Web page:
Democrat Pam Iovino takes the oath of office, is one of 13 women serving in the state Senate
Sen. Pam Iovino, D-37, with her brother shortly after being sworn in to Pennsylvania’s state Senate.
Democrat Pam Iovino swore the oath office to the Pennsylvania state Senate Monday afternoon, almost one month after winning a special election to represent a suburban Pittsburgh district.
On April 3, Iovino, a Navy veteran and former aide in the George W. Bush White House, defeated Republican candidate D. Raja a tightly contested race for the 37th Senate District. The seat was formerly held by Republican Guy Reschenthaler, who resigned in January to serve in Congress.
With Iovino in the Senate, women now make up 13 out of 50 of the upper chamber’s members (with two vacant seats) — an all-time high of more than 25 percent.
The state House hit the same high-water mark earlier this year, when Rep. Bridget Kosierowski was sworn in after a special election victory in the Scranton suburbs. Including Kosierowski, women hold 53 of the 203 seats in the House.
Iovino’s inauguration also brings the Democratic ranks to 22 members in the Republican-controlled Senate. After picking up six Senate seats in the 2018 midterm elections, the victory in the 37th District has Senate Democrats hopeful that they can flip the chamber in the next election cycle.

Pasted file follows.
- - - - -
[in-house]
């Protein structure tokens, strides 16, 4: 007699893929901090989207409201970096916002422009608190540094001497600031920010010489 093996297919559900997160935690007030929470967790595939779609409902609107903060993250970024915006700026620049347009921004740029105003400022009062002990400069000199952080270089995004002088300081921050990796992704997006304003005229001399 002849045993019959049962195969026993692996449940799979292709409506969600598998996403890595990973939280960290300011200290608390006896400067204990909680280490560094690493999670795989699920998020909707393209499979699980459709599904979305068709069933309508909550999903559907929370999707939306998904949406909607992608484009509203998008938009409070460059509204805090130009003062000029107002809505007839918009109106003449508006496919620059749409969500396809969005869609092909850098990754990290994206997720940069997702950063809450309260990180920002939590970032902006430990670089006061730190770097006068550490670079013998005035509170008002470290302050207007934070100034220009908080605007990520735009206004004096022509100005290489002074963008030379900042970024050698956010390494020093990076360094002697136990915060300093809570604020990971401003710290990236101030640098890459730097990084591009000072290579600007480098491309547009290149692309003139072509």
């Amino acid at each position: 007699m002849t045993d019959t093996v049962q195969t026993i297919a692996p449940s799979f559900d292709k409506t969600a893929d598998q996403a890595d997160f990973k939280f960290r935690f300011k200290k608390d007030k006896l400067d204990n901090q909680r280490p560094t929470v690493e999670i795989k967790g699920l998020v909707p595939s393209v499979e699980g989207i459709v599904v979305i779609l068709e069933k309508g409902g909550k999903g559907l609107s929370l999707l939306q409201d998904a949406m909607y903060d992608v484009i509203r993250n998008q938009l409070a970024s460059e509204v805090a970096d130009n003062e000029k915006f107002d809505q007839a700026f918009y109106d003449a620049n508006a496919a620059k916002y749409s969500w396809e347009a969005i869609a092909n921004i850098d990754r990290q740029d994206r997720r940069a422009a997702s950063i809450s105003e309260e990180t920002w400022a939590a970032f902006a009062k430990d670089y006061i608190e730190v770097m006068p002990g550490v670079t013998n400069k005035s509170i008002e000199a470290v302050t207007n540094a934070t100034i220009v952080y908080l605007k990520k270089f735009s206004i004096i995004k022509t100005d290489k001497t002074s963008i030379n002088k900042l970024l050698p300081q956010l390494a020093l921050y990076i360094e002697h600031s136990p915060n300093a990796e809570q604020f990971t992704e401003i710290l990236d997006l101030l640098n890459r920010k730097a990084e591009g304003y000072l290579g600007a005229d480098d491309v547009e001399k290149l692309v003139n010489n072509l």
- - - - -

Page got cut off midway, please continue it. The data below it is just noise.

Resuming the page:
Democrats reason that if they pick up three more seats, splitting the 50-member chamber evenly between Democrats and Republicans, they’ll have an effective majority as long a Democratic lieutenant governor remains their presiding officer.
Republicans are favored to win two special elections on May 21, where candidates will vie for seats formerly held by Sen. Richard Alloway, R-Adams, and Sen. Don White, R-Indiana.
In the 33rd Senate district, formerly represented by Alloway, voters will choose between Democratic candidate Sara Hammond, a local government employee, and Republican Doug Mastriano, a military historian and veteran.
In the 41st district, former political aide Joe Pittman is running for the seat formerly held by his old boss, White. Pittman, a Republican, will face Democratic candidate Susan Boser, an Indiana University of Pennsylvania professor and failed congressional candidate.
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